The real question is: what can’t Melissa Vela-Williamson do?
She’s a wife, mom, PR pro, thought leader and, most recently, author.
As chief communication architect at her PR firm, MVW Communications, she’s a solo business owner, too.
Strategic partner to all
Melissa’s unique job title stems from her belief that her primary job is to put together big, integrated marketing and communication plans for clients — something like a blueprint that guides their work.
She feels what makes MVW Communications stand out is her focus on supporting clients’ internal communications. And her ideal clients are heart-based organizations.
“I love using PR and marketing to inspire hope and bring about positive incremental change,” Melissa says. “What’s special is when you have your own firm, you can attract clients that are more aligned with your values.”
Melissa also uses a contractor-only model, meaning she is a full-time team of one, but partners with other professionals across the country. She’s been connected with a lot of these folks thanks to the Solo PR Pro network.
“We team up like Avengers, and when the campaign is done, we can disassemble,” Melissa explains. “It’s lean overhead for me and the client. We're nimble when times are a little tough, like we've experienced with the pandemic, and I can look for specialized experts across the country.”
An unexpected calling fills market gap
This past October marked the publication of Melissa’s book “Smart Talk: Public Relations Essentials All Pros Should Know.”
It’s a book Melissa never intended to write. But during the pandemic, she felt a call to do so.
“The pandemic brought out a boldness in me,” she says. “I grabbed onto my silver linings and tried to weave a blanket.”
Melissa knew she had a wealth of knowledge, so why not put those thoughts to paper and help others in the industry? She also saw a gap in the market for PR books. She wanted to write something that pulled back the curtain to the industry and offered “real talk.”
“Then, of course, there was nothing pushing the conversation forward into cultural strategy, which I was learning more and more really resonated with and was important to people,” she says. “What I value about becoming an author is the opportunity to have conversations and share lessons that help people.”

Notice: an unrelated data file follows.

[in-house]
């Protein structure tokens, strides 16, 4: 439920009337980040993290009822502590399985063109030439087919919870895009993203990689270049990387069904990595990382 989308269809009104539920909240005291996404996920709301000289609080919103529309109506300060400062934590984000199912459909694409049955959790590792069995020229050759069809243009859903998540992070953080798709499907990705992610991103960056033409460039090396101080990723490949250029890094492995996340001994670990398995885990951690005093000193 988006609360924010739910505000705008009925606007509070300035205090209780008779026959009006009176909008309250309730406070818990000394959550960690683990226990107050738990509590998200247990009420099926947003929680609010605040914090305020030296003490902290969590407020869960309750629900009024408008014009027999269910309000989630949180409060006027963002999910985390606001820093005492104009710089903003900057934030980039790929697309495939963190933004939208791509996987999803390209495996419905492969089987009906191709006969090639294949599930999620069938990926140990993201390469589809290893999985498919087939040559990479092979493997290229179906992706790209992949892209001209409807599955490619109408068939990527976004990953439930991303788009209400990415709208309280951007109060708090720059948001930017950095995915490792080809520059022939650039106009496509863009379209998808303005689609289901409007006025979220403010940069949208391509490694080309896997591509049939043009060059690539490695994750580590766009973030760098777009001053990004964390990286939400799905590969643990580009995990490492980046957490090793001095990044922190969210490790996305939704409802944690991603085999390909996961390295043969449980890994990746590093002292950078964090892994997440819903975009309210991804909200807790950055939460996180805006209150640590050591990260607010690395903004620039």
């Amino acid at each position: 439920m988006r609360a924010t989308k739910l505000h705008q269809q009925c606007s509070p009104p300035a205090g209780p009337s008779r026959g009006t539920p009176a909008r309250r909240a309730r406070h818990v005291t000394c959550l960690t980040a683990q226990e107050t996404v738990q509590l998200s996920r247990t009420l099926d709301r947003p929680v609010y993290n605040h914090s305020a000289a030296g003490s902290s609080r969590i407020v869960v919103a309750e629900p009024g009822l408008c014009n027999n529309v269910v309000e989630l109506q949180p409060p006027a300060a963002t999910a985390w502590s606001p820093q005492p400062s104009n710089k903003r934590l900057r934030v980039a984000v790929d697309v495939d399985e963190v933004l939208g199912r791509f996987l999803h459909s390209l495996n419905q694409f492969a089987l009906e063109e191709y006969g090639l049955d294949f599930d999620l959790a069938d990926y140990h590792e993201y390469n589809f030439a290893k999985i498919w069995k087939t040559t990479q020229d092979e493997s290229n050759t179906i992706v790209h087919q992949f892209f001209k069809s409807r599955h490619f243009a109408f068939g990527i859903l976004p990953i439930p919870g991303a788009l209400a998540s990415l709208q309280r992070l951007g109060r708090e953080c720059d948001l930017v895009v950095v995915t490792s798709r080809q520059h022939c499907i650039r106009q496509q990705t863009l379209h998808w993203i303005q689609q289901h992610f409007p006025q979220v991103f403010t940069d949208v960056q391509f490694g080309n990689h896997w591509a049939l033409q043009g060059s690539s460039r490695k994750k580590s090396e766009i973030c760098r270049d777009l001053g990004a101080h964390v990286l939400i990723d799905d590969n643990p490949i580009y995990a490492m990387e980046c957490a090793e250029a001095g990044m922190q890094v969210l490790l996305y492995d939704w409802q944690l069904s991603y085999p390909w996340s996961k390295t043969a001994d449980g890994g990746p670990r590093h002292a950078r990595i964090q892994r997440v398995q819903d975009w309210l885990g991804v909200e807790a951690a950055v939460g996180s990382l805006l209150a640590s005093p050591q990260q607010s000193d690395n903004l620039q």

Melissa adds that the book is specifically written for people from diverse backgrounds as a way to encourage more professionals and students of color to enter the PR industry.
Part of the reason why is because she’s found people from collectivist cultures are focused on family and don’t always branch out on their own. She hopes the book serves as encouragement for them to try a new profession, reach for leadership opportunities, and invites them to think or do differently.
“Smart Talk” also includes a number of embarrassing, uncomfortable scenarios that Melissa has experienced as a PR pro, as well as the nuts and bolts of media relations, crisis communications and more.
“But then I end with how to think and act like a PR pro,” she says. “Because sometimes we're our own PR crisis or our own personal hot mess.”
Melissa wrote most of the book using the voice to text feature in Google Docs while she was walking her dog. That’s another facet of her identity: multi-tasker.
Centered on DEI
For Melissa, DEI is at the heart of all she does.
“It's been a through line in my life, where connecting needs to resources and promoting advocacy by creating social good has been something that started early in my career and has been happening ever since,” she says.
In fact, DEI is so important to Melissa that she became a Certified Diversity Professional.
And while her career as a PR pro has helped her find purpose, it’s really her work in the DEI space that she most values.
“Intersecting PR with cultural strategy and understanding people as unique human beings has been something that, particularly since the pandemic, has shone brighter than ever for me,” she says.
And as she looks to the next chapter of career, Melissa hopes to continue being of service to others.
“As I get older in my time on Earth and my career, I want to be more of that mentor and teacher, and I don't always want to be in the trenches of newsroom media relations,” she says. “I enjoy where I’m headed as I train upcoming professionals and have more global industry conversations.”